This report is divided into three principal sections. The first, "Principles of Volcanic Activity", is designed to provide the layman with the background necessary to understand the geologic evolution of volcanic terrain such as the Diamond Lake area embraces. The growth and characteristics of volcanoes are described in non-technical jargon, and a minimum of technical geologic terms is introduced.
The second section of the report is "General Geologic Setting of the Cascade Region". This section describes the evolution of the Cascade Region, in general, and is presented merely to provide a broad geologic framework within which the Diamond Lake area may be placed. Also, a brief discussion of geologic time is included, and the terminology applied to the various divisions of geologic time have been introduced. This section may be understood by those possessing very little geologic knowledge, and by persons with no geologic training whatever, beyond an understanding of the material presented in the first section.
The third section of the report describes the geologic evolution of the Diamond Lake area. For purposes of this report, the phrase "Diamond Lake area" refers to the Diamond Lake Ranger District of the Umpqua National Forest. The geologic map (see in side back cover) covers approximately this area. The geology of areas outside this district is discussed where geological phenomena in those areas influence the geological development within the Diamond Lake area or, conversely, where the influence of geologic phenomena within the Diamond Lake area is felt in other areas. This section, dealing with the geologic history of the Diamond Lake area, is designed to be understood with no more geologic knowledge than that available in the first two sections. Anyone with a modicum of geologic training will be able to read the third section without digesting the previous two, though he might find the second section of general interest in the way of background material.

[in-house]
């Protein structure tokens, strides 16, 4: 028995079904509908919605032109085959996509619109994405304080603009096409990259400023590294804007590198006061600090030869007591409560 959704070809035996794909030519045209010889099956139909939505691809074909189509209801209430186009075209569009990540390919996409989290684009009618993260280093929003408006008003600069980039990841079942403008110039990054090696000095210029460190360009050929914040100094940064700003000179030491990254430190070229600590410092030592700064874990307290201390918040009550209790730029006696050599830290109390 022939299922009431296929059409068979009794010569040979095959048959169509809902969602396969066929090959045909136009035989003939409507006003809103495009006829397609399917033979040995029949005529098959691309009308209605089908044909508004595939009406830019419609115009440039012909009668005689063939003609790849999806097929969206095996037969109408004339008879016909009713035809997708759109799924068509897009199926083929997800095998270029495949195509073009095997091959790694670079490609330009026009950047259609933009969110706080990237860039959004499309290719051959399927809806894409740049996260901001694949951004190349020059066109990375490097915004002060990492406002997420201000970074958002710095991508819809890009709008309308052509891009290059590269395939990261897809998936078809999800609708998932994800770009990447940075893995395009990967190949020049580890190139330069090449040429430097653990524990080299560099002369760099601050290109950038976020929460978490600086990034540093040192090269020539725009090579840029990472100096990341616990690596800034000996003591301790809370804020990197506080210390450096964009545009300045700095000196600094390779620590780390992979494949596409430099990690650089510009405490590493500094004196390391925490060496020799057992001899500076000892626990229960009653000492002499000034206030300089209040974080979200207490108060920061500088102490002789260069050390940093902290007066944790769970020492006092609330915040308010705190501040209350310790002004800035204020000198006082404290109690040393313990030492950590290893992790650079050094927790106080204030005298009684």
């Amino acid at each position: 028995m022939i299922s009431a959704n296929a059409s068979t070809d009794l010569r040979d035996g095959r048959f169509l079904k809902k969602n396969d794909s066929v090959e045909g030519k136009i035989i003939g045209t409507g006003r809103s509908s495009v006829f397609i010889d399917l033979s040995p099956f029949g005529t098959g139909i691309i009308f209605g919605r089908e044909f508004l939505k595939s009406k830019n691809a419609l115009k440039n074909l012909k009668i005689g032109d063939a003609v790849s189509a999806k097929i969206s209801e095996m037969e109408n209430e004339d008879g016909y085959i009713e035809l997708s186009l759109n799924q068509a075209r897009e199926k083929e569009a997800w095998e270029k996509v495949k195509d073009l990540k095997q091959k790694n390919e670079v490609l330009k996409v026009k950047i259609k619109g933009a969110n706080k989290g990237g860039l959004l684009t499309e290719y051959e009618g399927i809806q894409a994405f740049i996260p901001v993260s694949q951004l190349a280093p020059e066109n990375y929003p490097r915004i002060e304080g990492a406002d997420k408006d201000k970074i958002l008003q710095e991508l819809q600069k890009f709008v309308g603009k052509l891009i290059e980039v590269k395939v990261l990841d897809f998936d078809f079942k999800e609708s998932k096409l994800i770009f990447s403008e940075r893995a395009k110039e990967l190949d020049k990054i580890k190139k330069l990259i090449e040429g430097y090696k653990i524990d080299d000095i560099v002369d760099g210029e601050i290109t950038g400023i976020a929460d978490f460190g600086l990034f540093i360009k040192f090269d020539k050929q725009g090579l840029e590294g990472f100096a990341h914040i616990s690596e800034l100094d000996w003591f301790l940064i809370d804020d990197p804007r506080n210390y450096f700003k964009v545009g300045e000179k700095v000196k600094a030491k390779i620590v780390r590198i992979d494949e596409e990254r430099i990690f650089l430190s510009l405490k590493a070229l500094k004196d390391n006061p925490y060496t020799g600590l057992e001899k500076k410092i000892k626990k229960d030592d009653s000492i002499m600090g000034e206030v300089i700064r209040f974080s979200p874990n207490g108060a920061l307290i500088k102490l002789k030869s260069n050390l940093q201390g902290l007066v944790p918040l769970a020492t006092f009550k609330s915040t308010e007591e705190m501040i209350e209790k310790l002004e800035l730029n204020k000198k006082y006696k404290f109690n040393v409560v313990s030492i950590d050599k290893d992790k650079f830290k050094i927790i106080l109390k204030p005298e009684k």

The geology of the Diamond Lake area has not yet been thoroughly mapped or investigated. The brief period the author spent in the area (mid-June to mid-September 1963) revealed the numerous technical problems that await resolution. However, it is hoped the information contained in the report will provoke a greater appreciation of the area by the reader.
Last Updated: 01-Jul-2008